Fall in properties for rent means supply and demand gap widening
The number of rental homes on the market with letting agents dropped between December and January, while the number of people registered with agents looking for property to rent increased.
Month-on-month figures in January showed a decline in the number of rental properties per letting agent branch, from 200 in December down to 184, according to statistics from ARLA Propertymark. The figures had seen some improvement since their last monthly low of 182 per branch in October, but the situation seems to have once again reversed.
Meanwhile, an average of 70 prospective renters were on the books per letting agency branch in January, a rise of more than 15% from December’s average of 59. This widening gap between the number of tenants looking for a home and the number of landlords offering one has been partly blamed on the recent government actions that have made the buy-to-let market less attractive to many.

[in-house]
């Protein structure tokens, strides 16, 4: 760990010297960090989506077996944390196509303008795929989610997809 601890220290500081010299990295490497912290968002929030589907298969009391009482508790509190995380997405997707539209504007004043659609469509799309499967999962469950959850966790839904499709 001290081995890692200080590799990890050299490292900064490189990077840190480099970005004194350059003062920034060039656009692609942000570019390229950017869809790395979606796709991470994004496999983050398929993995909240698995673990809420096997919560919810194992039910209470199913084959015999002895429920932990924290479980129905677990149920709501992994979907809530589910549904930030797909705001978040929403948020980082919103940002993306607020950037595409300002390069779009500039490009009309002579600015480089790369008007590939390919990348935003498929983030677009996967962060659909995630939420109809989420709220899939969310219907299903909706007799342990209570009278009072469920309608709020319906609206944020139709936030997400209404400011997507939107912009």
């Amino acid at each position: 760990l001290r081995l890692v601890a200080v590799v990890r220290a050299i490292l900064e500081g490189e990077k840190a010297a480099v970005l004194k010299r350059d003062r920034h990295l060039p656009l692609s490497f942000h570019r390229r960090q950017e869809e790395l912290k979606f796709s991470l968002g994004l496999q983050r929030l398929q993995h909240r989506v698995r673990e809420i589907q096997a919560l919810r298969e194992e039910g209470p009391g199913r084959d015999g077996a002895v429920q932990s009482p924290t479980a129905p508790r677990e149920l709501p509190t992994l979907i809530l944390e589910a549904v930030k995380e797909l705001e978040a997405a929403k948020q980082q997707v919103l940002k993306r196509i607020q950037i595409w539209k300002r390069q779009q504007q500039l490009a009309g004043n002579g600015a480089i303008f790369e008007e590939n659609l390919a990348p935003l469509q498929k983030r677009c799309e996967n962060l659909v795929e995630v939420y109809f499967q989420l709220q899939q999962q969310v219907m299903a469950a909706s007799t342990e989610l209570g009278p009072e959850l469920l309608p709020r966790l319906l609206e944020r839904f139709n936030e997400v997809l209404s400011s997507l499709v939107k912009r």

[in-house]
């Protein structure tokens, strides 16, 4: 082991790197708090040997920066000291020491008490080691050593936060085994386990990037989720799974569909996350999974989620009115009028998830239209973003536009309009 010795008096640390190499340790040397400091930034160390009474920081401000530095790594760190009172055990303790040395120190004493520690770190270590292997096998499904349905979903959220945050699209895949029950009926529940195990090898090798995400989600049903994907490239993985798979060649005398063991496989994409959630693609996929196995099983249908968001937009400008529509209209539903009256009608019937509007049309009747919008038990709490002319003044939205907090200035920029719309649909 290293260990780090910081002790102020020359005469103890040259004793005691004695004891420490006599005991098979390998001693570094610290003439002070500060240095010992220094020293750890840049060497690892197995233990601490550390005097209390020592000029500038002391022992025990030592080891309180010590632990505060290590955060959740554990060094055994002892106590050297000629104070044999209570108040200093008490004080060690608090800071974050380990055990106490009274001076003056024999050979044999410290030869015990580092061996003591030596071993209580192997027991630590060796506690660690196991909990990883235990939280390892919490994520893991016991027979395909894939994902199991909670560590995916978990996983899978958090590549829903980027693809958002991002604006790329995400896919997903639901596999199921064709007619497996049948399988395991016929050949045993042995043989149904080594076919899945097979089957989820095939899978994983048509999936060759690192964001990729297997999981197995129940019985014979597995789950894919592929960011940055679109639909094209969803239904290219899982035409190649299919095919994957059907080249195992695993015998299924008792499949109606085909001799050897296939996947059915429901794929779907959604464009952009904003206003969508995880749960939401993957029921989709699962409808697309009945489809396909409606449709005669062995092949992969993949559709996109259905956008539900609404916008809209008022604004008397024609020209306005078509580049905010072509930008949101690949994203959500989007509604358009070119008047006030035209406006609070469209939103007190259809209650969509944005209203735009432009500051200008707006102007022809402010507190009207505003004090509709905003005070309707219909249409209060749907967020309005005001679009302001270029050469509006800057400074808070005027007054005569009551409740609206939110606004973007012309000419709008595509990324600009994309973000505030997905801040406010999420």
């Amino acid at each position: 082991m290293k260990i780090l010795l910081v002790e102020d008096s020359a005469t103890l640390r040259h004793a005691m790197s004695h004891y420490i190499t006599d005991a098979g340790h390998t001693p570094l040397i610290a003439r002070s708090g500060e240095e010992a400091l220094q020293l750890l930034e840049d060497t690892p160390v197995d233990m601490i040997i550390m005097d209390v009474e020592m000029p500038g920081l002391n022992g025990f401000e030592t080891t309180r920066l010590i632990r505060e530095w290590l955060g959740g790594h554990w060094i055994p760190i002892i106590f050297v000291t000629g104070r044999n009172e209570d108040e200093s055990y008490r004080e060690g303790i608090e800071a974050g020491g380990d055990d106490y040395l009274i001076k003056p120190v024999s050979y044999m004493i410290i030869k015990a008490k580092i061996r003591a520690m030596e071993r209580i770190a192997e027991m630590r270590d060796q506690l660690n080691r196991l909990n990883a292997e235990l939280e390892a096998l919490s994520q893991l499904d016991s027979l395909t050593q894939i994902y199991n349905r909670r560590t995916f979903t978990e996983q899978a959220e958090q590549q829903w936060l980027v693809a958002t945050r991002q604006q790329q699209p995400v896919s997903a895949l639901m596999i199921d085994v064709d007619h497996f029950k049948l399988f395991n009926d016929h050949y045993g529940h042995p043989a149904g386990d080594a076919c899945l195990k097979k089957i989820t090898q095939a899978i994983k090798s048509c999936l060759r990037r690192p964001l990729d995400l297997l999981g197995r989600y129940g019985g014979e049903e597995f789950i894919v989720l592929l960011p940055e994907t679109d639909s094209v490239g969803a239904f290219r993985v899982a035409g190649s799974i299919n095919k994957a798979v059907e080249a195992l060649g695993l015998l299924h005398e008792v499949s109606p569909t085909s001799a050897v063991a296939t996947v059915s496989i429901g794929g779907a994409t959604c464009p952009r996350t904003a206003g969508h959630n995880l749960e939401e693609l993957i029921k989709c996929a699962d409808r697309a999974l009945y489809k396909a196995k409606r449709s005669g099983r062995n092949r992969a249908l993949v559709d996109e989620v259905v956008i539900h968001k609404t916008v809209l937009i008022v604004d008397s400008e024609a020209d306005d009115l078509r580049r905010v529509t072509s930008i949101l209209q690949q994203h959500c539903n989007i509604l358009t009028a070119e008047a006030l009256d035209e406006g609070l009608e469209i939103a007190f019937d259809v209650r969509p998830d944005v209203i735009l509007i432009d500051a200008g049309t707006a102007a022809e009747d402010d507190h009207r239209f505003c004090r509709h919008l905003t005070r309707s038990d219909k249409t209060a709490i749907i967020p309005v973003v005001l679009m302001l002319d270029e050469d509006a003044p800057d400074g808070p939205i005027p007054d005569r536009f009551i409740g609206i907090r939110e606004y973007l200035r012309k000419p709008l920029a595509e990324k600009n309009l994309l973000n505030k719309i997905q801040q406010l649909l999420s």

ARLA Propertymark’s chief executive David Cox believes renters could struggle in 2018, particularly considering that one in five tenants also saw their rents go up in January – although rental price rises were relatively flat over the course of last year, increasing at a slower rate than inflation, according to research from HomeLet.
“Housing stock is falling as rising taxes continue to force established landlords out of the market and deter entry into the sector – and the volume of renters is increasing as the cost of buying a home is moving further out of reach for many. Ultimately, until the prospect of investing in the buy-to-let market is more attractive for prospective landlords, and stock subsequently increases, tenants will continue to feel the burn.”
Section 24 of the Finance (no. 2) Act 2015 is one major change brought in by the government that is affecting, and will increasingly affect, landlords. The regulation means that landlords will no longer be able to deduct the full cost of mortgage interest payments on their buy-to-let properties before they pay tax, which will up the bill for most landlords and even push some into a higher rate of tax. Section 24 is being phased in gradually, starting in April 2017, with 2020 the final date when 100% of mortgage and finance costs will be limited to only 20% tax relief.
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